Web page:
Big Talk this week centered around Matthew's visit to Shriner's Children's Hospital in Salt Lake City, where he was evaluated for  ongoing back and orthopedic issues.  It's been about 2 1/2 years since our last visit, and Matt has been diligent about following instructions for activities not to participate in.  We ended up taking Josh along with us.  The original plan was for everyone to stay home, and just Matt and I make the trip.  Kenny and Angela both had work to do with Dominick, one at the restaurant and one pressure washing, so Olesya and Joshua would be home by themselves.  Late the evening before we were to get on the road, Josh came to me trying his best not to cry, telling me that he just didn't feel comfortable being home alone with Olesya and "no big kids or parents", and asked if there was some other arrangement that could be made.  He said he didn't want to hurt Olesya's feelings, but it just didn't feel good to him.  We totally feel Olesya is competent to be home with Josh, but we realized they are too close in terms of school work, etc. for him to feel she was "older"...and thankfully Olesya graciously understood as well.  It was decided that Josh would go with us instead.

What a beautiful, lovely drive we had!  I had pre-loaded some podcasts on my iPad for the desolate, long drive, and yet never touched them.  Instead, the boys and I visited and sang our way through the Utah desert, talking about life, music, faith, and futures.  The older our kids become, the more I enjoy my time with them.  They are such interesting people!

The next day, Matt and I found ourselves alone for a bit in the exam room as we waited for the doctor.  We giggled and played with the kids toys in the room, and laughed over a silly book about a grandma taking her garbage out.  When the doctor arrived, all laughter stopped.  Looking at the new xrays that had just been taken, it was obvious that surgery was now a reality.  I was very proud of how Matthew handled himself, and saw immediately how much he has matured since our last visit there.  This time there was no prodding necessary as he answered the MD's questions fully, providing details and explaining how much pain he was in most of the time.  We discussed what surgery might be like, and it was quickly decided that this would be the best course of action.  Matt was given a choice, and he bravely opted for it, as he knows it will do nothing but get worse over time.  After some conversation, we all agreed to let him play volleyball, return in November for another follow up and schedule surgery for after the first of the year sometime.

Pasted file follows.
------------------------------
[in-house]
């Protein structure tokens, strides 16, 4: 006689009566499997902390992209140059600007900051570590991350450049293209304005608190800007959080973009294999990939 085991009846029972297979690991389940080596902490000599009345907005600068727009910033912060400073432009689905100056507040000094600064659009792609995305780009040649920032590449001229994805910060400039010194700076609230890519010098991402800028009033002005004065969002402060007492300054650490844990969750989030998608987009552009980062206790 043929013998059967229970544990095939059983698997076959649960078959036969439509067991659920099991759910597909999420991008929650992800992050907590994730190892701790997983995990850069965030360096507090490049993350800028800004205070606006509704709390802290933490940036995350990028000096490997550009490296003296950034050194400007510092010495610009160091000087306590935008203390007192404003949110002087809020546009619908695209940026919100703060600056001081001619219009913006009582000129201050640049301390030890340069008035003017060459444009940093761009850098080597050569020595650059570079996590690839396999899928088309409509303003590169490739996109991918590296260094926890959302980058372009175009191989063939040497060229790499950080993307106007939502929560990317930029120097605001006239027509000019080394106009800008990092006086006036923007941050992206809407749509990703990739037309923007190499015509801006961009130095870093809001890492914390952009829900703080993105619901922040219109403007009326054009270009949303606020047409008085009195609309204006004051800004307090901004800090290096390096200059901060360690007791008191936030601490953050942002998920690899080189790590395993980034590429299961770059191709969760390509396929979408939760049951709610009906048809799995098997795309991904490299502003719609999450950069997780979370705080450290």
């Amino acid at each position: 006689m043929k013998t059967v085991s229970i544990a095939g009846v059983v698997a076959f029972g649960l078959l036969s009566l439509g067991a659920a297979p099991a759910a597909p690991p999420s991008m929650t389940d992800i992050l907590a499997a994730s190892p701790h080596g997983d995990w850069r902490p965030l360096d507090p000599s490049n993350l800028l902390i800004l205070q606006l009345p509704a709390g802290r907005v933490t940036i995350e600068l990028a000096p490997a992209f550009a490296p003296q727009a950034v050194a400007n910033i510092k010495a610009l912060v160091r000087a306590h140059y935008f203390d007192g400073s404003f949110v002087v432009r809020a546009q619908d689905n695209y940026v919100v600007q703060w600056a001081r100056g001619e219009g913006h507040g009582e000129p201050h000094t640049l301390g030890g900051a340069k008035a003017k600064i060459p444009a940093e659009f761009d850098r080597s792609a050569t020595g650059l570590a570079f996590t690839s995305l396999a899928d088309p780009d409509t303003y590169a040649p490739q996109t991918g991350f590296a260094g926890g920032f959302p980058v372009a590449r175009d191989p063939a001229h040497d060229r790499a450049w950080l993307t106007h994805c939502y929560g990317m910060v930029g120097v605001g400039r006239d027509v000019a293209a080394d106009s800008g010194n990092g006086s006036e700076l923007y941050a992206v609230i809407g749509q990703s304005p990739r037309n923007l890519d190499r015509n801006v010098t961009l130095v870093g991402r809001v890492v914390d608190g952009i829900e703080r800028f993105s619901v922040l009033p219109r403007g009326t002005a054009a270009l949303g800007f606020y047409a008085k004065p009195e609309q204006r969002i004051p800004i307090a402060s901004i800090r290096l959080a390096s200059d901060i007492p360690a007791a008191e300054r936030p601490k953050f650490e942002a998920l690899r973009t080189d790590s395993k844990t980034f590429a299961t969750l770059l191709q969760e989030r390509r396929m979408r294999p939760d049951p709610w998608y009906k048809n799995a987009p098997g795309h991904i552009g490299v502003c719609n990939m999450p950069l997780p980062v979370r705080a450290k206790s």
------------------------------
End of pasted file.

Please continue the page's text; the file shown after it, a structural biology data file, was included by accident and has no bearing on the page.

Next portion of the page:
The drive home was much more contemplative than the drive there.  Matt admitted he is scared, and he knows this is not minor.  We talked out the pros and cons of waiting versus moving forward, and he was firm about going ahead with it, which I think is very wise, but I would have understood if he had elected to put it off.  We were told it would be a 6 month recovery, and probably a second surgery as well to go in and remove hardware after healing.  That was a lot for him to take in, and when we arrived home it was a lot for everyone to digest.  Everyone spoke of how Matt would have to come first then, and everything else would have to be second on the list.  As we talked with the family, Matt laid down and put his head on my lap, something he hasn't done in a long time.  I reassured him that it would all be fine in the long run, that he was getting the very best of care from folks who knew how to keep the pain at a minimum and really knew what they were doing so he could have a better future.

I barely had time to consider it all before moving on in my mind to preparing Angela for repeat root canal.  Everything went fine, and she was thrilled with the dentist we found who did my crown recently.  That made a world of difference because she came out saying she was no longer terrified of dental work, as long as this dentist did it.  He is very kind and considerate as he is working, and so we have solved on problem for all my dentist-shy kids.